All study models were adjusted for baseline urine cannabinoid test results and assessed for possible confounding and effect modification of age, weight, gender, race, years of cannabis use, number of previous quit attempts, and presence of psychiatric comorbidities. Baseline demographic and clinical characteristics were independently tested for association with efficacy outcome and those significantly associated were included as predictors in adjusted models. Results are presented as odds ratios with 95% confidence intervals (CI).

Adverse event rates were compared between treatment groups using Pearson’s chi-square tests. Study completion was compared using logistic regression. Cox proportional hazards regression was used to assess the effect of demographics, clinical characteristics, and treatment assignment on time to study dropout. The assumption of proportional hazards was assessed similarly to the aforementioned efficacy model. No violations of the assumption were determined.

No adjustments for multiple testing were made, as they are known to reduce statistical power and increase the probability of accepting a null hypothesis that is truly false. Preliminary analyses leading to a priori hypotheses suggest that differences noted are less likely to be from chance alone. Differences between groups for these hypotheses on multiple related outcome measures would support the treatment effect of N-acetylcysteine on cannabis use. Thus, we specified a priori the primary outcome as well as secondary comparisons, and did not adjust for multiple comparisons of groups on these outcomes.35-37 All statistical analyses were conducted using SAS version 9.2 (SAS Institute Inc. Cary, NC, USA). Significance was set at a 2-sided p-value of 0.05.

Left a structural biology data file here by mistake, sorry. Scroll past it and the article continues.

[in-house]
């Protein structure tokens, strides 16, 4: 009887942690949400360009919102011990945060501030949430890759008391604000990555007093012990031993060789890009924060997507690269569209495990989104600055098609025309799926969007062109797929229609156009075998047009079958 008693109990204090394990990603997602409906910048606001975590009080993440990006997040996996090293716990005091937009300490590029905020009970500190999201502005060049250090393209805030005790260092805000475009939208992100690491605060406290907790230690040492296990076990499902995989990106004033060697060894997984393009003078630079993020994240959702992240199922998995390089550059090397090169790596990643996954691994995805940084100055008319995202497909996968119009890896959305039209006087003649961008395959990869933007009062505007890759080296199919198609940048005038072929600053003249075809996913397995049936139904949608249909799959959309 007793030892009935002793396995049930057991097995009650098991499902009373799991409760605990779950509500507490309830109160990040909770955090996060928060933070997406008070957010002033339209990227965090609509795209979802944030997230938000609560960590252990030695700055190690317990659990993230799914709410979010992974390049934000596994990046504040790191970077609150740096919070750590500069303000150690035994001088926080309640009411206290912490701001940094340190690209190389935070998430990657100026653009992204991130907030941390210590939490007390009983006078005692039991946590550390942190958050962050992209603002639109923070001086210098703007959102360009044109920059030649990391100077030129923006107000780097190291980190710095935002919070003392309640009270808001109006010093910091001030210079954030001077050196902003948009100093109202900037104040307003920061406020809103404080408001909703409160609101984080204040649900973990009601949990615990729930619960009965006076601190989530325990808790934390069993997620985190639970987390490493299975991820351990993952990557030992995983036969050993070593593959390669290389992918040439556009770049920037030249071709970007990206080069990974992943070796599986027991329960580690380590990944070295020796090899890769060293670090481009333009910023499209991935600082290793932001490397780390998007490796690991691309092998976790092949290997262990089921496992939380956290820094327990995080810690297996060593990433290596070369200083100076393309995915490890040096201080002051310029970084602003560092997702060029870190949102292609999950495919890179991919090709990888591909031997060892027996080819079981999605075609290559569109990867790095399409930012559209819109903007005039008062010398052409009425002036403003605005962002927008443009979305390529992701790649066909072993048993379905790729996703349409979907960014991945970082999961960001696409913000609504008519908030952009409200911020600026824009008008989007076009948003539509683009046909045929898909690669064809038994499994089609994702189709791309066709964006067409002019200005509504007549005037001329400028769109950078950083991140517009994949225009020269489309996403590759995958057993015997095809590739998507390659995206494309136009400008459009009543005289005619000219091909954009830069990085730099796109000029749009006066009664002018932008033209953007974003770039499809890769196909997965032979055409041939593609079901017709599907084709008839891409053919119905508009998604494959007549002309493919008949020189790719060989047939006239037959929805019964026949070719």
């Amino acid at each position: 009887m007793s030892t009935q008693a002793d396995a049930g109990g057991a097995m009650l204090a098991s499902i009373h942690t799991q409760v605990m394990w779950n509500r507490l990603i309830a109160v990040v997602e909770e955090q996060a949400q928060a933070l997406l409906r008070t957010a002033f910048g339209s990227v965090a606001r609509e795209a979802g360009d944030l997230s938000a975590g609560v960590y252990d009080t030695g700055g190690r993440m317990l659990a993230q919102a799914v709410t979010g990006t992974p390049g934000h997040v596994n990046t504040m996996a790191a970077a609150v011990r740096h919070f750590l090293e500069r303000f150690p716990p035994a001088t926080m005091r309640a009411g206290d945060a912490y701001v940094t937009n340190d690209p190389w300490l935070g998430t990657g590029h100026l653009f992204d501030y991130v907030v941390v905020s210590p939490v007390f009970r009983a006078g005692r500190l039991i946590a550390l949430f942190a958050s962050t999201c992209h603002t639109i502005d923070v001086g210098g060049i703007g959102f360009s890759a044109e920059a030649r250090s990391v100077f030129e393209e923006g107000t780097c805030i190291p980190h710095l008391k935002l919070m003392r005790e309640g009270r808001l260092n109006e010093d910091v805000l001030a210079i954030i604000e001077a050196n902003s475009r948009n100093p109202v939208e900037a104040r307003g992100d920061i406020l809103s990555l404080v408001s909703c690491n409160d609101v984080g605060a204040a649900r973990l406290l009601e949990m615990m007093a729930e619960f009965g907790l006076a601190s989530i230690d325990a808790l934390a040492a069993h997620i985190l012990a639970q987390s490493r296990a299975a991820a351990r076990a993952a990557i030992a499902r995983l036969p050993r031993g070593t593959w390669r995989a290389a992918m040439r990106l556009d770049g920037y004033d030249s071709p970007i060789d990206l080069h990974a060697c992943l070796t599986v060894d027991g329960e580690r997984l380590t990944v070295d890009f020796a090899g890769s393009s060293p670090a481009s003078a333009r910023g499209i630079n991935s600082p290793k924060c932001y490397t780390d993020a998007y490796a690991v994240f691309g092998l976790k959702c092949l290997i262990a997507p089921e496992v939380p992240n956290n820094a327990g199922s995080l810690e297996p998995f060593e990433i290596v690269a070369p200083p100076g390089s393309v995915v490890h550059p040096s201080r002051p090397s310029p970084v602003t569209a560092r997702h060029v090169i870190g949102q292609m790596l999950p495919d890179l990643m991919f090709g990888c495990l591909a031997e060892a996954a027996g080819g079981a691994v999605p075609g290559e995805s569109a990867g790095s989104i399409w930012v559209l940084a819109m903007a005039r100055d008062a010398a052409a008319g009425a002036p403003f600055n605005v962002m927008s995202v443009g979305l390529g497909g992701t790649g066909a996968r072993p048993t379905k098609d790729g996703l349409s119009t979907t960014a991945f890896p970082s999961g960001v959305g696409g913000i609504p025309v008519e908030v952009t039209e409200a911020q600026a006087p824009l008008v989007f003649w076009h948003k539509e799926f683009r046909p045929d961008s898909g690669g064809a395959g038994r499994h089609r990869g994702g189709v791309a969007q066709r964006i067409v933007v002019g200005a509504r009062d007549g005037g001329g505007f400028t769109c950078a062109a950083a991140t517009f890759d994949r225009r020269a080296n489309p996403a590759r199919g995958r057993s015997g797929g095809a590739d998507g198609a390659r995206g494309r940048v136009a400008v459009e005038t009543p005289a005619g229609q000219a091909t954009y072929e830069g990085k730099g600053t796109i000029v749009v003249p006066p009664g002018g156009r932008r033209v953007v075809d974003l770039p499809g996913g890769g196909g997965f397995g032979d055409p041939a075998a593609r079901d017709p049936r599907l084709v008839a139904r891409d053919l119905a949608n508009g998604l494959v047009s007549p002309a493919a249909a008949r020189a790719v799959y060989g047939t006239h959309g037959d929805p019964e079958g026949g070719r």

Enrollment and Baseline Characteristics

Participants were enrolled between September 2009 and January 2011. One hundred thirty-six adolescents were assessed for eligibility, and 20 (15%) were excluded (Supplemental Figure 1). Demographic and baseline clinical characteristics are presented in Table 1. The randomized cohort (N=116) was an older adolescent sample (mean age 18.9 years [range 15-21]) that was predominantly white (n=96, 83.5%). There were no significant between-group differences in demographics or baseline clinical variables. The groups had similar rates of positive urine cannabinoid tests at baseline (91.4% versus 89.7%, p=0.75).

Table 1
Baseline demographics and clinical characteristics.